People down here have a very scrooge like mentality, they own something for the pure purpose of someone else not using it. Bush in SW Ontario is some of the most useless property you can own monetarily speaking. Pretty much useless for lumber (nothing but a few maples or an oak if you're lucky), it's always never maintained so even the good hardwoods you do find are dead, rotting, or stunted. The foliage is super thick and dead, and it'd cost a fortune to clear just a couple acres. Plus it's usually on low ground so it'd be useless for farming even if you do clear it.

    People would rather shoot themselves in the foot than give a hunter (that can get rid of nuissance animals and tresspassers) the time of day. I've literally had some sad people take their time to angrily call me in response to the respectful letter attached in my post lmao.
    Oh jeehz totally get where your coming from then, alot of the land in the areas you posted have went up in value big time over the years, has become a big investment opportunity for alot of people. My father was going to purchase land when he was younger a bunch of years ago kicks himself everyday that he didn't. Prices have gone way way up. I wonder how many properties don't get hunted on or used at all and are just being sat on waiting to be flipped.



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    Quote Originally Posted by MihajloSimsic View Post
    Thanks for the story and wishes! I can totally understand someone denying permission because they or someone else is hunting. I don't even see that as a loss for me, because I'm happy knowing someone is using and appreciating that land. But SW Ontario is just full of people that own forests that don't hunt, sell it for lumber, or even bird watch. As well as people that own waterfront property that don't fish, swim, or do boating.

    People down here have a very scrooge like mentality, they own something for the pure purpose of someone else not using it. Bush in SW Ontario is some of the most useless property you can own monetarily speaking. Pretty much useless for lumber (nothing but a few maples or an oak if you're lucky), it's always never maintained so even the good hardwoods you do find are dead, rotting, or stunted. The foliage is super thick and dead, and it'd cost a fortune to clear just a couple acres. Plus it's usually on low ground so it'd be useless for farming even if you do clear it.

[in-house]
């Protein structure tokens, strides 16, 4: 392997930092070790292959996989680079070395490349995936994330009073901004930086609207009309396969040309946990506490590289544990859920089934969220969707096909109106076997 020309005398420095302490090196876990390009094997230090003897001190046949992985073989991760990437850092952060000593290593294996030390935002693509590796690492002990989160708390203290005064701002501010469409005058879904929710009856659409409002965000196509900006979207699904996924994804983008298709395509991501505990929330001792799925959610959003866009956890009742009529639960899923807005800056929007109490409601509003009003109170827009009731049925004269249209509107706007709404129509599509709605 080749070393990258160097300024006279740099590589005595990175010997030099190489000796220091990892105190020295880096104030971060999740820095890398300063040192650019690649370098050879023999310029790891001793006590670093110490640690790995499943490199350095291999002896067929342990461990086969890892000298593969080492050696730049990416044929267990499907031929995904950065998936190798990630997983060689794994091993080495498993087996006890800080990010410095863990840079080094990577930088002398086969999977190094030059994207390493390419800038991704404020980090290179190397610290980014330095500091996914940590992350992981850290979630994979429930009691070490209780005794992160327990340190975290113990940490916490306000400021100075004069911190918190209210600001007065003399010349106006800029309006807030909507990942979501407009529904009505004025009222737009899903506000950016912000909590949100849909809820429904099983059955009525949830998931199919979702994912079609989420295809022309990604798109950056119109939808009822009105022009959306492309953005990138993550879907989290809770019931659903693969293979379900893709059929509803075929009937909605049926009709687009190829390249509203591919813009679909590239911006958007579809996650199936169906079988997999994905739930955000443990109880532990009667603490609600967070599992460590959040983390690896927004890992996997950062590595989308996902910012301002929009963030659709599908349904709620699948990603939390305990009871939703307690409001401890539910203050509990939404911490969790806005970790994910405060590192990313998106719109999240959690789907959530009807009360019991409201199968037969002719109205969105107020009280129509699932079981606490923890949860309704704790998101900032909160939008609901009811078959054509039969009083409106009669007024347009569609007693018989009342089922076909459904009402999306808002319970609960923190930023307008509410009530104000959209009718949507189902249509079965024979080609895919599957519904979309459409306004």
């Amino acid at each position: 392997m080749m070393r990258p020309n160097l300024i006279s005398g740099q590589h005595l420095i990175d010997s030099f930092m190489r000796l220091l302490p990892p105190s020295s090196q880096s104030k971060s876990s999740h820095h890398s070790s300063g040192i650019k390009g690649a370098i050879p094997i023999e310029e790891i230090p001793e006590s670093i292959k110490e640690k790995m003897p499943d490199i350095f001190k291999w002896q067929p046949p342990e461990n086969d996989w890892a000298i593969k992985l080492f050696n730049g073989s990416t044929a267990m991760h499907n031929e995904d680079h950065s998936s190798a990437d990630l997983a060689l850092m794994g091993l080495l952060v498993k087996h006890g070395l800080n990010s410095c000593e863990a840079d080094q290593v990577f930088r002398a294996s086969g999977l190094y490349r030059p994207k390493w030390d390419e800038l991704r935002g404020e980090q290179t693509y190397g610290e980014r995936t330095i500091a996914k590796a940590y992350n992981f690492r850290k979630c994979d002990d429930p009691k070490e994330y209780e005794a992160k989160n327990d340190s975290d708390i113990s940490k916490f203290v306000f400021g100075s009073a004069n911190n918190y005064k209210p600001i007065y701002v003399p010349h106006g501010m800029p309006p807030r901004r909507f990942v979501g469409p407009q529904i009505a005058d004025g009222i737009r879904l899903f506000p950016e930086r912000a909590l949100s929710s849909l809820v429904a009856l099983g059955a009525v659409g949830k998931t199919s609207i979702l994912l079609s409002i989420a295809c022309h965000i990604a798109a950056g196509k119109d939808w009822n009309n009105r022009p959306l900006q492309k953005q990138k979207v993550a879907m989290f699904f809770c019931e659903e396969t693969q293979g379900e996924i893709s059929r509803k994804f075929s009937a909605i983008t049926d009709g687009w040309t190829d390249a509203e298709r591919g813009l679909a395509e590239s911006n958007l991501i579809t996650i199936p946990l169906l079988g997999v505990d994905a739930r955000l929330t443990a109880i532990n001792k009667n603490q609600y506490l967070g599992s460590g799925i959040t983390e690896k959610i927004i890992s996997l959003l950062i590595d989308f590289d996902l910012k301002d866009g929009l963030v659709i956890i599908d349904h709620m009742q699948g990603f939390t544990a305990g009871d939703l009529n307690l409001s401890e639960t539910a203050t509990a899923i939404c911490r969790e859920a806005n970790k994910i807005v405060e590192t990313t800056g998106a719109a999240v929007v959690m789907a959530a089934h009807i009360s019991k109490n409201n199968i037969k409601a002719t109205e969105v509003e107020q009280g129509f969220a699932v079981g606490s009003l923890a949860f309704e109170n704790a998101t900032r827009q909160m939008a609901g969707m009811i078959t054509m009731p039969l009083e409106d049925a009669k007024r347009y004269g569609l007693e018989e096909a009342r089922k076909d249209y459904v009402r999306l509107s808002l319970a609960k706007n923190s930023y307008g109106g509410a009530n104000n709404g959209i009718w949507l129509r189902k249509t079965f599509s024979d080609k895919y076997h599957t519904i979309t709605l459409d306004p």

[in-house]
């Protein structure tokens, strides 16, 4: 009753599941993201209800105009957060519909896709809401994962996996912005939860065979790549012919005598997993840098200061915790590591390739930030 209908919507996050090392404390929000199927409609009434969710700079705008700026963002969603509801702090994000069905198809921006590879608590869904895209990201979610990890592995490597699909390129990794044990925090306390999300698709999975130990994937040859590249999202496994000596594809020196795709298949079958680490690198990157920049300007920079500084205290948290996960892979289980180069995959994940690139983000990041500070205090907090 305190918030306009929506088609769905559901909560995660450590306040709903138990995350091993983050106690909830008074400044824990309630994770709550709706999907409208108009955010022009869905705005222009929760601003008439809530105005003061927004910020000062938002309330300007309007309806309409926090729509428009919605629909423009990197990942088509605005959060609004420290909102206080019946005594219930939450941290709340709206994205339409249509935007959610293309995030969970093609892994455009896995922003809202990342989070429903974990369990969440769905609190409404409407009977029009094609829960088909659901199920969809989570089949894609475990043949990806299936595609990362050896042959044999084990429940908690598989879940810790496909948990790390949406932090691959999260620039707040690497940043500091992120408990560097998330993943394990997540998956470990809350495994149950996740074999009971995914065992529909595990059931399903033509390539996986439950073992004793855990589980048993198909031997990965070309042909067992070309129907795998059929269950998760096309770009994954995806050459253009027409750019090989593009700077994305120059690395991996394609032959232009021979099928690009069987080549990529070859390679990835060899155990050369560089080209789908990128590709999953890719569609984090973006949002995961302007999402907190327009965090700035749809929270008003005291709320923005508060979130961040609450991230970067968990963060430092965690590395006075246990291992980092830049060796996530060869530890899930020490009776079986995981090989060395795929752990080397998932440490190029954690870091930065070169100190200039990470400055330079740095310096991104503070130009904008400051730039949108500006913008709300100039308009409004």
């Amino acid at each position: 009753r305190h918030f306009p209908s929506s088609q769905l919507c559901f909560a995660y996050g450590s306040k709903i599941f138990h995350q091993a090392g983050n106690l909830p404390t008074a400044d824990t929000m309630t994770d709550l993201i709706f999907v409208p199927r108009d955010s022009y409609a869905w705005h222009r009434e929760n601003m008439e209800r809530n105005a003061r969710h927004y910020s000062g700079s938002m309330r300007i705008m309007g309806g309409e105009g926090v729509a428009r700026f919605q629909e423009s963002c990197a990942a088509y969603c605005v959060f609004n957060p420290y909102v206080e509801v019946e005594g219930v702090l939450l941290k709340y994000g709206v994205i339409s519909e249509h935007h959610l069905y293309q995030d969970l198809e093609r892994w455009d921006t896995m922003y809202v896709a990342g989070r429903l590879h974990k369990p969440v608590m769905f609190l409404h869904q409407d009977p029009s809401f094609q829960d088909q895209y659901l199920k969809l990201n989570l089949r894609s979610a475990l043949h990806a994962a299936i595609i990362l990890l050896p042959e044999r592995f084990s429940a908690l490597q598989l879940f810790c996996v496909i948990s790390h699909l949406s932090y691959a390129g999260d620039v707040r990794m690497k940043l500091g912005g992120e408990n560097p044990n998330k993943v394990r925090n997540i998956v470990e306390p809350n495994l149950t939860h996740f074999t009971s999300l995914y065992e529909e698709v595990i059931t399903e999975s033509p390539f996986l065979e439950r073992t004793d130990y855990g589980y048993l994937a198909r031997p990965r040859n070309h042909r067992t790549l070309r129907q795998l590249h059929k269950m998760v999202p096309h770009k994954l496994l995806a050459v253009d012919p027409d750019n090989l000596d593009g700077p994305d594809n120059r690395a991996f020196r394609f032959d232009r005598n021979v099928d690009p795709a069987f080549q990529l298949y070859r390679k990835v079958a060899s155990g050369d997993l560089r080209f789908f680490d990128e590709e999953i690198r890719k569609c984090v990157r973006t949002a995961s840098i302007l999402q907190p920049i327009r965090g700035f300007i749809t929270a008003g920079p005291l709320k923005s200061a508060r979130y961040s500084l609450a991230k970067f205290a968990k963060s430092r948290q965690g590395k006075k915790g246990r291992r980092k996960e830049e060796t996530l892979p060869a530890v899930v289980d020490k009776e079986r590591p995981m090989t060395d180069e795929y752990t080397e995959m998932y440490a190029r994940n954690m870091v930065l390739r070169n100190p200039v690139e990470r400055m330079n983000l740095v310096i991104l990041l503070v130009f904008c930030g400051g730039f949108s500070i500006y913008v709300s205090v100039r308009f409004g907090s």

People would rather shoot themselves in the foot than give a hunter (that can get rid of nuissance animals and tresspassers) the time of day. I've literally had some sad people take their time to angrily call me in response to the respectful letter attached in my post lmao.
    I guess I'm one of those with a "scrooge mentality." We have owned 40 acres of bushlot in South Western Ontario for 23 years. I hunted it more frequently in the past although now perhaps once a year for turkey.

    I did not save the money to buy the land, pay the taxes and keep it up to let complete strangers hunt on it. Over the years I have received letters, calls, even had hunters knock on the door to ask. I've had casual acquaintances ask too. All have been politely turned down.

    Your post has not convinced me to change my approach. I'm hardly "shooting myself in the foot" by not letting you "get rid of nuisance animals and trespassers." I can quite capably look after them myself and don't need your help.

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    Quote Originally Posted by Badenoch View Post
    I guess I'm one of those with a "scrooge mentality." We have owned 40 acres of bushlot in South Western Ontario for 23 years. I hunted it more frequently in the past although now perhaps once a year for turkey.